Thursday, January 22, 2015

The Reavers of Skaith

The Reavers of Skaith (The Book of Skaith, Vol. 3)

The Reavers of Skaith by Leigh Brackett is the conclusion of the Eric John Stark trilogy. Stark has been betrayed by the starship captain he was counting on to get him offworld. Stark had come to the world of the ginger star to rescue his friend Simon Ashton from the Lords Protector, the overlords of that world. Thus began a journey across half a world, from the only starport to the Citadel of the Lords Protector, in the far north. Stark succeeded in freeing Ashton, and in the process gained the allegiance of the Northhounds, great telepathic guardians of the Citadel- until Stark came and wrenched their loyalties away through sheer force of will.

As the third book opens the starship captain they negotiated with has ransomed back the people he was going to take to the Galactic Union and has taken Stark in the bargain. He now intends, with two other ships, to pillage this world and make a tidy profit. Stark and Ashton escape, of course, but with all roads closed to them, they must venture into the humid south of the planet, to seek new allies and try to find a new way offworld.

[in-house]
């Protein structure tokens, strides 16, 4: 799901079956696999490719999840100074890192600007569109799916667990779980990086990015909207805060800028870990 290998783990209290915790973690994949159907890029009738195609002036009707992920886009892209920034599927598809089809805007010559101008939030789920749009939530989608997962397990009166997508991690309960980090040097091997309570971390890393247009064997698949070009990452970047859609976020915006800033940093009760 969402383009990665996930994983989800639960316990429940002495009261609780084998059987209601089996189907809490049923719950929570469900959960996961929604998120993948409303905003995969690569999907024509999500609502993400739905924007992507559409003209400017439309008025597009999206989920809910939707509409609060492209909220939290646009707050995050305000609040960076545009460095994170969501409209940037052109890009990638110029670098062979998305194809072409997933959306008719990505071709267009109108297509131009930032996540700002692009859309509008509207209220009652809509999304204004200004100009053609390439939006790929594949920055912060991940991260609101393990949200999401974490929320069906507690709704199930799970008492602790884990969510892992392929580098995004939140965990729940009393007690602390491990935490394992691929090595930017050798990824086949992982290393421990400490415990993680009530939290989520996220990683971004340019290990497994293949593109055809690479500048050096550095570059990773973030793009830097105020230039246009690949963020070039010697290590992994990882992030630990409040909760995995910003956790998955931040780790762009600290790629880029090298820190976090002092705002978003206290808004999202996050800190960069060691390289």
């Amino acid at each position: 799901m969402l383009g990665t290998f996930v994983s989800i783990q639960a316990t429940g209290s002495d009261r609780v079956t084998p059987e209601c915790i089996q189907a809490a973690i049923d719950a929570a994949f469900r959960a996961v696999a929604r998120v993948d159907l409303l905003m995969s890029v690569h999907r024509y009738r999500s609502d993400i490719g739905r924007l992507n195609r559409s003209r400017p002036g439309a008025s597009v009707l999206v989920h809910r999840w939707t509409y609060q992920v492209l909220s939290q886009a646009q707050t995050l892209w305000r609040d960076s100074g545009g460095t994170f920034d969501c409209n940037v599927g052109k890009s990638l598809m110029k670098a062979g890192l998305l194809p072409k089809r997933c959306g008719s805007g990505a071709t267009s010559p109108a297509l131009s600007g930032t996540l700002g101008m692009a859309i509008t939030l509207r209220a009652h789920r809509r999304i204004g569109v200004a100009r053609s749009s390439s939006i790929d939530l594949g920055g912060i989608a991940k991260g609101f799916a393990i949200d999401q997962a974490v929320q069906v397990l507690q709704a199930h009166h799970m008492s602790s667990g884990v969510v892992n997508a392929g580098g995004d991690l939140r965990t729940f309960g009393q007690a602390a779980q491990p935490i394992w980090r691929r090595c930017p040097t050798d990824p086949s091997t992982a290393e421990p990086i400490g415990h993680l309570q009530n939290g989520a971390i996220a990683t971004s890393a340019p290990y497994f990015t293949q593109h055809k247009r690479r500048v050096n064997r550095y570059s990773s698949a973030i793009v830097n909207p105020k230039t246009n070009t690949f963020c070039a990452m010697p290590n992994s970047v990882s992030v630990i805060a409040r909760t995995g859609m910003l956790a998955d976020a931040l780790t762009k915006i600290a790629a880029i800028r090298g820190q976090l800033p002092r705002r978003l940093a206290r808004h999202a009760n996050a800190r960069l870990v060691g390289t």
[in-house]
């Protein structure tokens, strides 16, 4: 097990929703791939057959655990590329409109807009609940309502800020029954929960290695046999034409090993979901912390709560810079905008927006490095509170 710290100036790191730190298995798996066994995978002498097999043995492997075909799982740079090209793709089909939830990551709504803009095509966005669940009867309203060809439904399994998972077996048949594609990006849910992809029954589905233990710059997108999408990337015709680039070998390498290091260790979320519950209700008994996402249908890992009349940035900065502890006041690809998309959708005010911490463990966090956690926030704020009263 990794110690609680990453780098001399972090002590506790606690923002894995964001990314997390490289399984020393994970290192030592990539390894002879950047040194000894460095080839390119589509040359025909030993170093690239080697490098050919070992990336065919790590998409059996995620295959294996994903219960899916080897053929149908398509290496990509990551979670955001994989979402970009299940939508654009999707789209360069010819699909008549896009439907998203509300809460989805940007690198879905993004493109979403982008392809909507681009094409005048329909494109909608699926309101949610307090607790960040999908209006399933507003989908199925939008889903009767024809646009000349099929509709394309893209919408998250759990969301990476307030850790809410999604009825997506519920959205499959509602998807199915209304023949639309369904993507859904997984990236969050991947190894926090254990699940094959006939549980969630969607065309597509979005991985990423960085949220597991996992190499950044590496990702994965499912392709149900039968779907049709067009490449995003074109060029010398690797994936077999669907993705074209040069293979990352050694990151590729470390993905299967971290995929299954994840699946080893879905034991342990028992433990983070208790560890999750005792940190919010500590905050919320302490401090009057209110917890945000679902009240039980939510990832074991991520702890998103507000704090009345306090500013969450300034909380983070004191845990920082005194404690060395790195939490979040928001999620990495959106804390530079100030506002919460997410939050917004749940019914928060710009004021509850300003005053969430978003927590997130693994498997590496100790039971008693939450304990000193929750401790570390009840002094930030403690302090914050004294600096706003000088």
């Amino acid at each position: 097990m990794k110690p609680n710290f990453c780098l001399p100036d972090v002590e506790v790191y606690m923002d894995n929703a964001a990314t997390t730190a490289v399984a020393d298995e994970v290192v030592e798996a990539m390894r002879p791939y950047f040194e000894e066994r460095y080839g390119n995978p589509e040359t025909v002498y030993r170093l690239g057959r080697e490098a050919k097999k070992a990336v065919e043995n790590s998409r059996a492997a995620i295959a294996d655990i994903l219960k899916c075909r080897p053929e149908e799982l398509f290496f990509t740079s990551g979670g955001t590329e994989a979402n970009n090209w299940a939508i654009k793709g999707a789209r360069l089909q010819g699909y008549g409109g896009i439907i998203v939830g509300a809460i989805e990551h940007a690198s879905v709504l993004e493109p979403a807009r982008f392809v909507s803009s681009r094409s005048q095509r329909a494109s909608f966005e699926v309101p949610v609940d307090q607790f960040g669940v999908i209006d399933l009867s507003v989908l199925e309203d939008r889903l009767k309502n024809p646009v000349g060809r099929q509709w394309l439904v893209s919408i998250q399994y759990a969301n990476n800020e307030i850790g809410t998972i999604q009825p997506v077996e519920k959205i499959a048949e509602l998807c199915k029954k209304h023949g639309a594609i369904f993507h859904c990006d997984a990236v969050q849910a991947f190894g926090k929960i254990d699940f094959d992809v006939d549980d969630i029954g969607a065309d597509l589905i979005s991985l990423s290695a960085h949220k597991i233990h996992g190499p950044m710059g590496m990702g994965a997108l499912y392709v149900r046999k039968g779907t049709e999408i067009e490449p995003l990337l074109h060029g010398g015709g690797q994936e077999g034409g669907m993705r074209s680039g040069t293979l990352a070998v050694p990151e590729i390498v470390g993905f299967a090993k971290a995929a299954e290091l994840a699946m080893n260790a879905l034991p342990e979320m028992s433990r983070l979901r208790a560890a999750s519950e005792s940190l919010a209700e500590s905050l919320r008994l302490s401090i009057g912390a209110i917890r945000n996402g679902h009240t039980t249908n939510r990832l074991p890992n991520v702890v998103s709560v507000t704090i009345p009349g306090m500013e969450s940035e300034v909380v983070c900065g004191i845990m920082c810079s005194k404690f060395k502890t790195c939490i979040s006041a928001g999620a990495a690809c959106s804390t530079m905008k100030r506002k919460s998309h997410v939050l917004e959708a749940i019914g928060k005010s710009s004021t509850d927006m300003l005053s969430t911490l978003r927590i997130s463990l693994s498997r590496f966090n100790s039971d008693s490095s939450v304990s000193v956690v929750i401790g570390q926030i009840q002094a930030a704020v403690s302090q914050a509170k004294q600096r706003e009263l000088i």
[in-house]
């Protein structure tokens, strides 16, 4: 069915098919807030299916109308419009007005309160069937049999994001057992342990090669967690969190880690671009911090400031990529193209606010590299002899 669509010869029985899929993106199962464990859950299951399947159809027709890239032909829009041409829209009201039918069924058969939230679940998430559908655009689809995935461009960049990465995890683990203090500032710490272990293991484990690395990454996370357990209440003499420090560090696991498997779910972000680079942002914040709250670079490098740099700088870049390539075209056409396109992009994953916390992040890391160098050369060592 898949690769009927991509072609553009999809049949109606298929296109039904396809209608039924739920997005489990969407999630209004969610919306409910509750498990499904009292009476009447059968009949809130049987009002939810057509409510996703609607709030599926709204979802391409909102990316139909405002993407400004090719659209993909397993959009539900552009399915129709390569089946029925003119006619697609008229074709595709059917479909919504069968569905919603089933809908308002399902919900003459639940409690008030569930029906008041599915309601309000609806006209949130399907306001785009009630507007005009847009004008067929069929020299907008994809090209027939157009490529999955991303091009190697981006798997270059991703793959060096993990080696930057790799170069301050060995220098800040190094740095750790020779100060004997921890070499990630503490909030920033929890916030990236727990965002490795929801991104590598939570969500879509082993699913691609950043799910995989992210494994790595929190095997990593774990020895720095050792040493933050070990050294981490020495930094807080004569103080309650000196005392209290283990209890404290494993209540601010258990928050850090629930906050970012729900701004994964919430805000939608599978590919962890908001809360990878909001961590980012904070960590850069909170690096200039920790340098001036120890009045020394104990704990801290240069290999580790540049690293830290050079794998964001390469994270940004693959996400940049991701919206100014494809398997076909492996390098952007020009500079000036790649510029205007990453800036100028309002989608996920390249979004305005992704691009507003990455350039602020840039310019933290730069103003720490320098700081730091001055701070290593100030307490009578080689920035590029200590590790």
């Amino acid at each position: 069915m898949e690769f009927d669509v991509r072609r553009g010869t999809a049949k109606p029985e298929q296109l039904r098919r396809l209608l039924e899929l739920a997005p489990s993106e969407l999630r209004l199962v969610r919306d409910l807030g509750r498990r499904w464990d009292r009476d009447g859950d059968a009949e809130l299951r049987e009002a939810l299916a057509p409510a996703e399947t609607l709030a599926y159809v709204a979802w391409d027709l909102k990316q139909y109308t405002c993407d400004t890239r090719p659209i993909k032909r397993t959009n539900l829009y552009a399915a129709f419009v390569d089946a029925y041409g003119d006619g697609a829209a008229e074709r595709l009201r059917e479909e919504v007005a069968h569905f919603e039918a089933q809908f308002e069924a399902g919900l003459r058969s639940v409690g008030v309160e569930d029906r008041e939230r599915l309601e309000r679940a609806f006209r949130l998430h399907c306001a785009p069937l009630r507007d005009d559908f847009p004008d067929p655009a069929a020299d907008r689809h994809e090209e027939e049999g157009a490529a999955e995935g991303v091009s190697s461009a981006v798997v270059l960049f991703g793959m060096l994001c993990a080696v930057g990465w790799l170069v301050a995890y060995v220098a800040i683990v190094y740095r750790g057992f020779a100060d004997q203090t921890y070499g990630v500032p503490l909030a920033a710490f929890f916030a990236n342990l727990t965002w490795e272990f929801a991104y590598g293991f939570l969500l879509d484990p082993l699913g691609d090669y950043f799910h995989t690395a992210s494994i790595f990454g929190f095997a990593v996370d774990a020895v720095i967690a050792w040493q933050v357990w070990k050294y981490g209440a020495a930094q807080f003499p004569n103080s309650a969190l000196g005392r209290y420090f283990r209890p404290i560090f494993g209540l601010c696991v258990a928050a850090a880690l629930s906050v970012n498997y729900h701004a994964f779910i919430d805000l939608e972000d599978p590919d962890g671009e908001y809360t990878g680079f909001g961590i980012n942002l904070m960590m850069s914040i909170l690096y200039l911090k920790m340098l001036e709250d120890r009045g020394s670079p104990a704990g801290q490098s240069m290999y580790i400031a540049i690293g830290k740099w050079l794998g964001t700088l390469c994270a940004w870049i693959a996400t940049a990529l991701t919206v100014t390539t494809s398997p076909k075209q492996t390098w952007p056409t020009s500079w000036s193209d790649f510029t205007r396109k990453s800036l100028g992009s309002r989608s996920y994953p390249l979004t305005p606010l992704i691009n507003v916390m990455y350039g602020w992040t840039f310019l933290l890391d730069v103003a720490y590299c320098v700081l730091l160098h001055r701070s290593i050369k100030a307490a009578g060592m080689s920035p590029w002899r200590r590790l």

Gerrith the wise woman, meanwhile, leads a company south to meet Stark and save him from the doom she sees in her visions. Gerrith foresees that Stark yet lives, and their fates are intertwined. The two parties soon meet, and continue their journey across a dying world, hoping to win back to the starships and the stars beyond. Complicating matters is the rapid decay of climate conditions- the cold is returning, more quickly than anticipated, and this is causing great upheaval. THe situation gets desperate as Stark and his companions must once more face the Lords Protector, for the fate of a world- and themselves.

This was a satisfying and compelling conclusion to a fine saga. Brackett's prose is tight and focused- the story is always moving, something is always happening. The dialogue and characterization are solid as well, although Gerrith could use a larger role. The writing is wonderfully descriptive, and this is a fascinating world- the nights are illuminated not by a moon, of which there is none, but by three milky white star clusters that rise and set at different times. I enjoyed this book a great deal, although I did think things fell into place a little too easily, and everything wrapped up a bit too tidily. Also Stark is a bit of an antihero- he is only too willing to kill to achieve his ends, and by uprooting a society his actions cause a lot of death, although one can argue that this would have occurred anyway. And I understand his motivation- he is trying to survive, and save his friend, and get offworld- but still, the odds do make it difficult to take this too seriously. In spite of that, this is a fun read, and a great planetary adventure, and is compellingly readable.

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